The goal of studies proposed here is to understand the functions and regulation of the melanocyte-specific transient receptor potential (TRP) ion channel protein, melastatin. Mammalian TRP channel protein family consists of nearly 30 members. TRPs are critical for functions of wide ranging physiological process, where cellular divalent cations, specifically Ca2+ and Mg2+ play important roles. These processes include photoperception, thermosensation, taste perception, mechanosensation, pain perception, Mg2+ homeostasis in kidney, smooth muscle tone and blood pressure regulation. Melastatin (TRPM1), the founding member of a novel family of TRP channel proteins known as TRPMs, was originally identified as suppressor of mouse melanoma metastasis. Independently, we identified TRPM1 as a gene induced in growth arrested human melanoma cells. Tissue distribution and promoter regulation by microphthalmia transcription factor (MITF) confirmed TRPM1 as a melanocyte-restricted TRP. Functional studies using a partial length human TRPM1 protein in heterologous HEK293 cells suggested that it is a constitutively active Ca2+ channel. Although loss of TRPM1 expression (as assessed by in situ RNA hybridization) is thought to correlate with aggressiveness of cutaneous melanoma, the exact function(s) of TRPM1 and how its expression is regulated in melanocytes are not known. To address these issues, we generated TRPM1 expression (constitutive and tet-inducible) shRNA plasmids and antibody reagents. Preliminary data showed that in primary neonatal human foreskin melanocytes a) knockdown of TRPM1 by shRNA inhibits accumulation of melanin pigment, b) TRPM1 expression is up-regulated by inducers of melanocyte differentiation and down regulated by p53 and c) malignant melanocytes do not tolerate expression of full-lengthTRPM1. These data suggested that TRPM1 is involved in regulation of growth and differentiated functions of epidermal melanocytes. In this proposal we will a) characterize biosynthesis, posttranslational modification, subcellular localization and membrane orientation and establish structure-function relationship of TRPM1, b) investigate the role of TRPM1 in growth of normal and malignant melanocytes and pigmentation using stable shRNA knockdown strategy, and c) investigate mechanism of regulation of TRPM1. These studies on understanding TRPM1 functions are significant in the context of growing interest in functions of TRP channels, association of mutations in TRP genes with genetic disorders and the potential of targeting TRPs for treatment of diseases arising from their malfunction.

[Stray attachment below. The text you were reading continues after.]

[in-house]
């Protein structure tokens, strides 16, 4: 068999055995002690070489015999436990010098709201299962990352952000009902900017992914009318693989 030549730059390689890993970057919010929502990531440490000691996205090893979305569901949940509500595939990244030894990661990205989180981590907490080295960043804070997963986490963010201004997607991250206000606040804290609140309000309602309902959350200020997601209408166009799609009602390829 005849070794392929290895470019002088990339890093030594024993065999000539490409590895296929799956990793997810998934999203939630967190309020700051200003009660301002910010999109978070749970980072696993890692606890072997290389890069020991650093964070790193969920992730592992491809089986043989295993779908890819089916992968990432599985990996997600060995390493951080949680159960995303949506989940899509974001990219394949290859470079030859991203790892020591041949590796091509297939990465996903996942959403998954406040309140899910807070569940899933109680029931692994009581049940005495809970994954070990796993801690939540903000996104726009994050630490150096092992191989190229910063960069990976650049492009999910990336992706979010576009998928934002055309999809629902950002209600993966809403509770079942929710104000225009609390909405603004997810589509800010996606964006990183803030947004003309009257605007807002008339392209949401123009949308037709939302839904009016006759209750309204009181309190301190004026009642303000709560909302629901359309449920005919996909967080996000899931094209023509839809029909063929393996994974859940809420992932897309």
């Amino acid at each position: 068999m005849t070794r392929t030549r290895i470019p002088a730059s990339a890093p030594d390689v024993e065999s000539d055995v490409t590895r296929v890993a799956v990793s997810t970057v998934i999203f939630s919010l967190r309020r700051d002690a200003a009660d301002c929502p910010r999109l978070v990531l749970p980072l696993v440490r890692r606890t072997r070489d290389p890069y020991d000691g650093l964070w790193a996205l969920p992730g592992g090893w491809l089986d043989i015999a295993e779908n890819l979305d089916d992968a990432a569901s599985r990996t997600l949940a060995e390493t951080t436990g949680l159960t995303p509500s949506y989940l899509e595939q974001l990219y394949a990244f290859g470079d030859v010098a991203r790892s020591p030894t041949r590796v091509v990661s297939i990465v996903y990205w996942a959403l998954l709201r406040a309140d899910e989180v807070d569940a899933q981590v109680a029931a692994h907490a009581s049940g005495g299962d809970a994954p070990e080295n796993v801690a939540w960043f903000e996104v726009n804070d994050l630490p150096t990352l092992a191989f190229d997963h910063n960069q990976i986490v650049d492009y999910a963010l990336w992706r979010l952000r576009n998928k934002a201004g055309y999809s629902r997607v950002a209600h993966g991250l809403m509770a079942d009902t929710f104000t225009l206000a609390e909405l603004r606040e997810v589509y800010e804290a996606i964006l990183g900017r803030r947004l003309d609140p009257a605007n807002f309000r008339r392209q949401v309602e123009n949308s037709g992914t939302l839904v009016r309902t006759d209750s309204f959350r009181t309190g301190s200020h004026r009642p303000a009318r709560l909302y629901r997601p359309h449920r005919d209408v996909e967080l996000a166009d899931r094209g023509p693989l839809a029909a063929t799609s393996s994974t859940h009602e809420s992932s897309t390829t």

Melanocytes are the source of skin and hair pigmentation. Genetic defects and environmental factors that alter melanocyte function cause pigmentary disorders including skin cancer melanoma. This proposal investigates the role of a unique calcium transporting protein in maintaining proper functioning of human skin melanocytes. Knowledge gained from these studies could help develop new therapies for pigmentary disorders.
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